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Contains articles on a wide variety of both reptile and amphibian species. Commonly addresses topics which affect herps in capitivity as a whole.

Live Bloodworms – An Important Food for Small Amphibians and Their Larvae

Freeze-dried BloodwormsThose of us who keep and breed small aquatic amphibians usually have a difficult time providing our pets with dietary variety.  This is especially true as regards salamander larvae and other creatures that usually accept only live foods.  In most cases, such animals must make do with the pet trade staples, Brine Shrimp and Blackworms.  Today I’d like to introduce a useful aquatic food item that is popular with aquarists but often over-looked by herp keepers – the Bloodworm (Chironomus spp.).

Natural History

Bloodworms resemble, but are unrelated to, aquatic worms.  Rather, they are the larvae of tiny flying insects known as Midges (often called “Gnats”) of the Family Chironomidae.  They have long been sold in stores specializing in tropical fishes, and can also be ordered from internet dealers.  Read More »

Egg Retention (Dystocia) in Turtles – the Problem and Some Solutions – Part 1

One of the most common and serious problems faced by turtle keepers involves female turtles (mated or unmated) that develop eggs but refuse to deposit them in the terrariums or aquariums in which they live.  While this can be the result of any number of health problems (i.e. low calcium levels, tumors), the lack of an appropriate nesting site is more often than not the cause.

Retained Eggs

It’s very difficult to keep turtles, especially semi-aquatic and aquatic species, in an enclosure that allows for year-round access to a nesting site.  Providing a terrestrial nesting site, as well as adequate swimming space, usually involves the use of a pool or pond as opposed to an aquarium.  Read More »

Reptile Intelligence – Red-Footed Tortoises Learn by Imitation

Red footed TortoiseReptile enthusiasts have long known that tortoises are highly intelligent, and quickly modify their behaviors to meet new challenges.  Recent work at the University of Vienna (Biology Letters, March, 2010) has broken new ground in this area.  Red-Footed Tortoises (Geochelone carbonaria) have provided us with the first example of “social learning by imitation” in a reptile.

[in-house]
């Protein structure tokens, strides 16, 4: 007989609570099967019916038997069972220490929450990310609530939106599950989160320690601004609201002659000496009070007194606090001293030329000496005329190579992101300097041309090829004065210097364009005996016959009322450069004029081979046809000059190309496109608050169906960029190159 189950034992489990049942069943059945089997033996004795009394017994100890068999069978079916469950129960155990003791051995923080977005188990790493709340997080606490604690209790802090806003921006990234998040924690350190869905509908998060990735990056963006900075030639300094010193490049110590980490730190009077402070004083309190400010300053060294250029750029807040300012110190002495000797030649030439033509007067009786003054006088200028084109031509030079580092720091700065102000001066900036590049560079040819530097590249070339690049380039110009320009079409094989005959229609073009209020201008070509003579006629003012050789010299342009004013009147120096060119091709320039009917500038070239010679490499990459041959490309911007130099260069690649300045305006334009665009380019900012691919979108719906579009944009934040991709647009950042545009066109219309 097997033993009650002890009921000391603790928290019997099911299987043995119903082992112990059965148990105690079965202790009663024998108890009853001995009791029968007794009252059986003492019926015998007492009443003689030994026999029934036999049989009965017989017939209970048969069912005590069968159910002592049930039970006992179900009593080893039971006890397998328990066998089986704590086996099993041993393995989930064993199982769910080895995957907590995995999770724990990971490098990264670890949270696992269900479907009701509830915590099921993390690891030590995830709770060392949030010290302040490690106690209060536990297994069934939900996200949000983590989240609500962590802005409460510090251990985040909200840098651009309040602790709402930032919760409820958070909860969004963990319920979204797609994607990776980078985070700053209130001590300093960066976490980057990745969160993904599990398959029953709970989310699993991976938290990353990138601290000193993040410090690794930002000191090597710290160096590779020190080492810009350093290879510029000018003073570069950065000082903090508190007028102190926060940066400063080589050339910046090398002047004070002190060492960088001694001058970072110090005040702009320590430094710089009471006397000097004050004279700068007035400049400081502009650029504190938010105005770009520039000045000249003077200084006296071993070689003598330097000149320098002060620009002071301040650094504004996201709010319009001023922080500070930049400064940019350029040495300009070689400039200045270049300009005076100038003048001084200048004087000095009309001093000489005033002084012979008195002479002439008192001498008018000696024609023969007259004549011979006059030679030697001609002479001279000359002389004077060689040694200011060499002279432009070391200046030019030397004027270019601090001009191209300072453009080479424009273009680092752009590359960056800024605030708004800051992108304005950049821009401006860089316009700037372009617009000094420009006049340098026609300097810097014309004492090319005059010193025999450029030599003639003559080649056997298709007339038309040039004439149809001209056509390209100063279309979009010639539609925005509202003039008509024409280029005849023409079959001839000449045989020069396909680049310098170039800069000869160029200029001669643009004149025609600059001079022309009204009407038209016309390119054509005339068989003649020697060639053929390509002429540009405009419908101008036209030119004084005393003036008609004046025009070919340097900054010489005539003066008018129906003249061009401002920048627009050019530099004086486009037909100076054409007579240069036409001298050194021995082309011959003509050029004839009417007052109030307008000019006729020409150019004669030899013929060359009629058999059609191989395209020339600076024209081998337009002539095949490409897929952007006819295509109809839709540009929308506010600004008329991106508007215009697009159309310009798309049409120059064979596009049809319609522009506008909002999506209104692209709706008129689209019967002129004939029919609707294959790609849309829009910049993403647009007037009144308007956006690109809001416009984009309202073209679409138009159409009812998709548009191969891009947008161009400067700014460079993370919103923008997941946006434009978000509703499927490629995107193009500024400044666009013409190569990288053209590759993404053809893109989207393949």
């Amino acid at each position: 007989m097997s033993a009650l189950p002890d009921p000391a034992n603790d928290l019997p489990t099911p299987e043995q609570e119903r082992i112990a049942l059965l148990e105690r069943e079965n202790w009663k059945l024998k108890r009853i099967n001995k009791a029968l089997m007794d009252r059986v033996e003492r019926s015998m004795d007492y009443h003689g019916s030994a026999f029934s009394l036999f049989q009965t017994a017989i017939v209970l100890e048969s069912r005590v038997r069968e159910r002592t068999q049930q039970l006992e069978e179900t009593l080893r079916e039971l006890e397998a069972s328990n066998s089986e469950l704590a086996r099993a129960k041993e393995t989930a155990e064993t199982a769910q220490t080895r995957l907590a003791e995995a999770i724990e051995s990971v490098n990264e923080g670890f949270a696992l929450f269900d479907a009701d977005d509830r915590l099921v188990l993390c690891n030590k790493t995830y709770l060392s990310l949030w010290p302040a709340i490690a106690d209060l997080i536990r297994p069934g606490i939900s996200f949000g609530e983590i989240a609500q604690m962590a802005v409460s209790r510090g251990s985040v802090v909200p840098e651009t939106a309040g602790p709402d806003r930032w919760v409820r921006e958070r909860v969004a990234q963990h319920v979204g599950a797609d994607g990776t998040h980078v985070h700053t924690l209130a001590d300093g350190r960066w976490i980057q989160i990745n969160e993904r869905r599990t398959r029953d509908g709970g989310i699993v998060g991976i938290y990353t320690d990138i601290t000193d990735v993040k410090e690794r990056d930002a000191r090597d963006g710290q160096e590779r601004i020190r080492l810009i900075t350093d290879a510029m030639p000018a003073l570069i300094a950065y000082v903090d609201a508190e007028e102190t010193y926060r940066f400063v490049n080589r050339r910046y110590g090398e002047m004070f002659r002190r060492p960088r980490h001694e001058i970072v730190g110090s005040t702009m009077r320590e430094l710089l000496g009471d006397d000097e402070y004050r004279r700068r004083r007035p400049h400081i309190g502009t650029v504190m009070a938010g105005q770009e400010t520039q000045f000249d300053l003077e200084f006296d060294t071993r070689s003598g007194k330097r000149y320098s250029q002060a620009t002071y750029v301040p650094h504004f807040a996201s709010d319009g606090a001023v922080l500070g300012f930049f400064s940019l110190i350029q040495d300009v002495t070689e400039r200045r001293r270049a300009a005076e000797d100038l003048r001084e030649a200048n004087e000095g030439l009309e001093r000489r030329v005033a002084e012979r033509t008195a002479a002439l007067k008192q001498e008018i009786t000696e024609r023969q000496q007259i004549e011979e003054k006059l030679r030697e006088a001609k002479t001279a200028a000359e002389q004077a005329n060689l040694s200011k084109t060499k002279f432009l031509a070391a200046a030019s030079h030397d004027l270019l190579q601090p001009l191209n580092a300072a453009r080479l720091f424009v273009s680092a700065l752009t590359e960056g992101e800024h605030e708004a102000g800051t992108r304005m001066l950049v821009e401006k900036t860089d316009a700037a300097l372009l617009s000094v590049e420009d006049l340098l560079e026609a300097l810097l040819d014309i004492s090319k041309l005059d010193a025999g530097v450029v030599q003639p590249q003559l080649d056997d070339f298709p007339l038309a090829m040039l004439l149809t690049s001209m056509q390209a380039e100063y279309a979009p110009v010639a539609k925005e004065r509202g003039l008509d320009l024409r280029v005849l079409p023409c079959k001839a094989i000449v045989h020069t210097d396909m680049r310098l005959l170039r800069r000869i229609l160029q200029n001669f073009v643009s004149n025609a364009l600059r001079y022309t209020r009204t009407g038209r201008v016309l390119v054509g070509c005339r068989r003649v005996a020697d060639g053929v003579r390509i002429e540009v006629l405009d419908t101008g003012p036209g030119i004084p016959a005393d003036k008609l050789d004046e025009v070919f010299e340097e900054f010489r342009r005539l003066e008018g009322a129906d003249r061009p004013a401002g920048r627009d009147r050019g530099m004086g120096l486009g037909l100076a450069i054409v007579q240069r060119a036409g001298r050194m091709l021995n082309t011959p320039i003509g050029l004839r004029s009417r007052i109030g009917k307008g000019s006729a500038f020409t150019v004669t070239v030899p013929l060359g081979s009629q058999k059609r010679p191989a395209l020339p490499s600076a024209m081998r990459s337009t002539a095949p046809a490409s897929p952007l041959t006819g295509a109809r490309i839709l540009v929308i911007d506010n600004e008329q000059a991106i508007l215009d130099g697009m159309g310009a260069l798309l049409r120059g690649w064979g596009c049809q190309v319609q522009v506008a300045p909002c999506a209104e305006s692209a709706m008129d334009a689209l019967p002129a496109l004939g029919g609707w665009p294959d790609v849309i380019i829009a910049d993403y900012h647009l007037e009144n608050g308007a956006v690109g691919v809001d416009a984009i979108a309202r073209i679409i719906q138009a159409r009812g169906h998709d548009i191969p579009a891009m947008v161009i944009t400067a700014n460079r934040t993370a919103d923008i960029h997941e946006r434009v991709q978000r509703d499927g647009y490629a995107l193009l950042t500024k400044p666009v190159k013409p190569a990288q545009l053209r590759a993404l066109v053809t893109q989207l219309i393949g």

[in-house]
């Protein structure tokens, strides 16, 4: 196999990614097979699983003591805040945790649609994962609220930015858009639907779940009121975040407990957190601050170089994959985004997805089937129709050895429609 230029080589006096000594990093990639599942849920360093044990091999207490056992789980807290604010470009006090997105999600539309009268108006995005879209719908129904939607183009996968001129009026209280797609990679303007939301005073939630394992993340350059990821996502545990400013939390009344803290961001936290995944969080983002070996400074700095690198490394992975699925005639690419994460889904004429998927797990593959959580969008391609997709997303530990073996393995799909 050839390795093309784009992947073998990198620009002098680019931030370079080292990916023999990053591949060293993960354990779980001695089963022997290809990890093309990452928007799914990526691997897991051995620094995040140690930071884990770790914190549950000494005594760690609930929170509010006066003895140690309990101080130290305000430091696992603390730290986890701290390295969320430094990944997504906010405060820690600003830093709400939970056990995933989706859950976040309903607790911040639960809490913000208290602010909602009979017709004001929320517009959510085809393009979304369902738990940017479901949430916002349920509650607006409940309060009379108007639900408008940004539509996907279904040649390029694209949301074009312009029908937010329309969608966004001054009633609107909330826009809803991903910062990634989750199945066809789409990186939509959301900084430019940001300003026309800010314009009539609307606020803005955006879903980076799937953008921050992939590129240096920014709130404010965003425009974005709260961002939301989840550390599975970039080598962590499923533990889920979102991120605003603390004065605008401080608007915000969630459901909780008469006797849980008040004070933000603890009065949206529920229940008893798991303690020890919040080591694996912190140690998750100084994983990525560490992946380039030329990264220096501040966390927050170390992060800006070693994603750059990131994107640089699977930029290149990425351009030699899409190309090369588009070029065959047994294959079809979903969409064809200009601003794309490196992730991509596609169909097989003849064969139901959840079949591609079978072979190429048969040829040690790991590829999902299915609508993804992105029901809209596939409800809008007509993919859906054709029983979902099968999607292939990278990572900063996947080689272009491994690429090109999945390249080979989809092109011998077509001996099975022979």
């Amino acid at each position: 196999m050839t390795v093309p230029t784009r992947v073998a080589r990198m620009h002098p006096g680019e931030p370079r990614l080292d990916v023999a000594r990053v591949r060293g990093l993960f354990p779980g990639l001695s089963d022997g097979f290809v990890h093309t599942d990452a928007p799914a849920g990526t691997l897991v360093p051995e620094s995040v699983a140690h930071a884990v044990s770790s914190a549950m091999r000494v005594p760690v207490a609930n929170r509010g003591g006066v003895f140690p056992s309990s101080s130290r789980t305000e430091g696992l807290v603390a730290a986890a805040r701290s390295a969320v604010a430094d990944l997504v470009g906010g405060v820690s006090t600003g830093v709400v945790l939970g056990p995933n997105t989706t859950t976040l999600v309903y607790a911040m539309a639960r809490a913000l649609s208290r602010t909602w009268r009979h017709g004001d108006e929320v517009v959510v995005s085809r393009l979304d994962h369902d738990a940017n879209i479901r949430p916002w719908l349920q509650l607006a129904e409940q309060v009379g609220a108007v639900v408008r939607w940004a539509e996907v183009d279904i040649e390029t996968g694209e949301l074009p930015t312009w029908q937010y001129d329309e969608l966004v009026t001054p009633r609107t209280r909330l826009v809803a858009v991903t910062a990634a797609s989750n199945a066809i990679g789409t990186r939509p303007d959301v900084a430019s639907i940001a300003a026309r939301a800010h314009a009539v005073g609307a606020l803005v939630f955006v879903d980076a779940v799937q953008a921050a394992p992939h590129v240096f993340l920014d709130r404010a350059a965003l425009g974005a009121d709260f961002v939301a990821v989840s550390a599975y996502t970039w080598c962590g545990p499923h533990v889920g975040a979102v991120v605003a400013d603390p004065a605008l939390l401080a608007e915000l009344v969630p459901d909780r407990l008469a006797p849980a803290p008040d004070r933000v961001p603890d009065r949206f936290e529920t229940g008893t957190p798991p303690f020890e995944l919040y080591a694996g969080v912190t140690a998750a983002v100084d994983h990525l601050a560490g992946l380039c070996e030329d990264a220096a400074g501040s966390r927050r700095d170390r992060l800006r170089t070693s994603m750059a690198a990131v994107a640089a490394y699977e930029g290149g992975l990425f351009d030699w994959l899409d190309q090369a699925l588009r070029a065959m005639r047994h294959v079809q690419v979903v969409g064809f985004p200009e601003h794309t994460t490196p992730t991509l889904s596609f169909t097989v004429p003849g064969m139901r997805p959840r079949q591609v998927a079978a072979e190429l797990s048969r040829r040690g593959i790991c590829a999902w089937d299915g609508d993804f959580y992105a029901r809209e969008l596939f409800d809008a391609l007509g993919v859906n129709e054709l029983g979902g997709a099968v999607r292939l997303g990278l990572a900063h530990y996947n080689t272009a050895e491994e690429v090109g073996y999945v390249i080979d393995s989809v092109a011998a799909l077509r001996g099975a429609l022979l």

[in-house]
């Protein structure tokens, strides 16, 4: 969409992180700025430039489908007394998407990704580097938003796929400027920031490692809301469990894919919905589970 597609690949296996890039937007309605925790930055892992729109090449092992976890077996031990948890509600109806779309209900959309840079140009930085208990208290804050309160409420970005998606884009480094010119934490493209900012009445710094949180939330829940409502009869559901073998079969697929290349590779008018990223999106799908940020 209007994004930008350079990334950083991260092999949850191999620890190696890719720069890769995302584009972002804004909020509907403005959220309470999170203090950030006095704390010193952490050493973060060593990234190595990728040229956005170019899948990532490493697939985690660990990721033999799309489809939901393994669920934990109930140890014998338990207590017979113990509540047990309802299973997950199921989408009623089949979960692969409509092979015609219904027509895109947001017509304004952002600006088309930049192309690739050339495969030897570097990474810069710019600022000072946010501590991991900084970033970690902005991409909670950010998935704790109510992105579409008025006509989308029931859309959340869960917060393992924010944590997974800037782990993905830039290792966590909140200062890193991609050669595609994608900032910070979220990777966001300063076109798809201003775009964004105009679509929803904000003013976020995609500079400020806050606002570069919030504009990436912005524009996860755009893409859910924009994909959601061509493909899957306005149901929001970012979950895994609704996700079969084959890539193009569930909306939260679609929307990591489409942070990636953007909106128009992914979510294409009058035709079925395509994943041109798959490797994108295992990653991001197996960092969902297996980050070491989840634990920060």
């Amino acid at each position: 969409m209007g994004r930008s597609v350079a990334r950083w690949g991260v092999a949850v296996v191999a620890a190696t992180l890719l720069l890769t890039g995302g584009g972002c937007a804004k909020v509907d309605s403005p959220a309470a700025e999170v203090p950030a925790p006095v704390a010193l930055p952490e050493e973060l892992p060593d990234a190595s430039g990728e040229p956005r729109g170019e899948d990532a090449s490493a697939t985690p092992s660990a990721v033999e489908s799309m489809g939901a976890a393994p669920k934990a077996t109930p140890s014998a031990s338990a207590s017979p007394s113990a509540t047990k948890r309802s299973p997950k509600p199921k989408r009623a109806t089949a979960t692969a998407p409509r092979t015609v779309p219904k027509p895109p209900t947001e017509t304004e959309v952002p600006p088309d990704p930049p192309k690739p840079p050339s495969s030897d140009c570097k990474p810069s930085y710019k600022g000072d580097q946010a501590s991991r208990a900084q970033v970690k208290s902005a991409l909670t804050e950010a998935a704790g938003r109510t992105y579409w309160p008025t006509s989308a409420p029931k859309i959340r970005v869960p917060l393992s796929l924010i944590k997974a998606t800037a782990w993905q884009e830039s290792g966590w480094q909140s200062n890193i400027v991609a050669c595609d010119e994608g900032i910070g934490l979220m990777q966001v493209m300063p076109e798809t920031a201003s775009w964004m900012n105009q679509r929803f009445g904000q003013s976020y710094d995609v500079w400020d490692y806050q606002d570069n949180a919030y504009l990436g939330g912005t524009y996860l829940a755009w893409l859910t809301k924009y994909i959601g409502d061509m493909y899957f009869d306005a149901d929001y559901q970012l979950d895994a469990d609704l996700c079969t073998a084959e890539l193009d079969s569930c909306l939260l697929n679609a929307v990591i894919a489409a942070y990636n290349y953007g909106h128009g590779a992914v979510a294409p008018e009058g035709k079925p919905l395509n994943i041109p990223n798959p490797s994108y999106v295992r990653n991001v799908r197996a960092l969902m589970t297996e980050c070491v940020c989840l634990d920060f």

Learning by Doing

In the experiment, a hungry Red-Footed Tortoise was presented with a dilemma – in order to reach its food bowl, the tortoise needed to negotiate a screen barrier. After a great many unsuccessful attempts to reach the food, the tortoise learned to walk out of the maze and go around the barrier to retrieve its reward. Read More »

The Natural History and Captive Care of the Smokey Jungle Frog – Part 2

Smokey Jungle FrogPlease see Part 1 of this article for information on the natural history, amazing reproductive biology (including terrestrial nesting) and captive breeding of the Smokey Jungle Frog (a/k/a South American Bullfrog, Leptodactylus pentadactylus).


The hefty, robust adults are capable of taking quite large prey, including small birds, snakes, other frogs, mice and other rodents, scorpions and tarantulas as well as earthworms, roaches, moths and other invertebrates.

Smokey Jungle Frogs they are one of the few animals known to consume the highly toxic Poison Frogs, Dendrobates spp.

I’ve had good success with a diet comprised largely of earthworms, roaches, crickets and wild-caught insects (please see my article on Collecting Feeder Insects).  I use shiners and crayfishes as a calcium source, but a pink mouse may be offered every 6-8 weeks if desired. Read More »

The Penn Plax Turtle Pier – a Useful New Basking Site for Turtles and Amphibians

Late Stage TadpoleAfter decades of struggling to create makeshift land areas for semi-aquatic reptiles and amphibians, I was very happy when pre-formed Turtle Docks, Turtle Logs  and Turtle Banks became available.  Today I’d like to review the recently-introduced Penn Plax Turtle Pier, which eliminates certain drawbacks associated with the previously mentioned products.

Drawbacks and Advantages of Various Platforms

Since their introduction, I’ve put the first line of basking docks and platforms to good use in my collection and in several of the aquarium and museum exhibits I’ve designed (please see article below).  Their only limitations are that large turtles tend to sink them below the surface (which keeps the plastron from drying out completely) and robust individuals sometimes dislodge the platforms from the aquarium’s sides. Read More »

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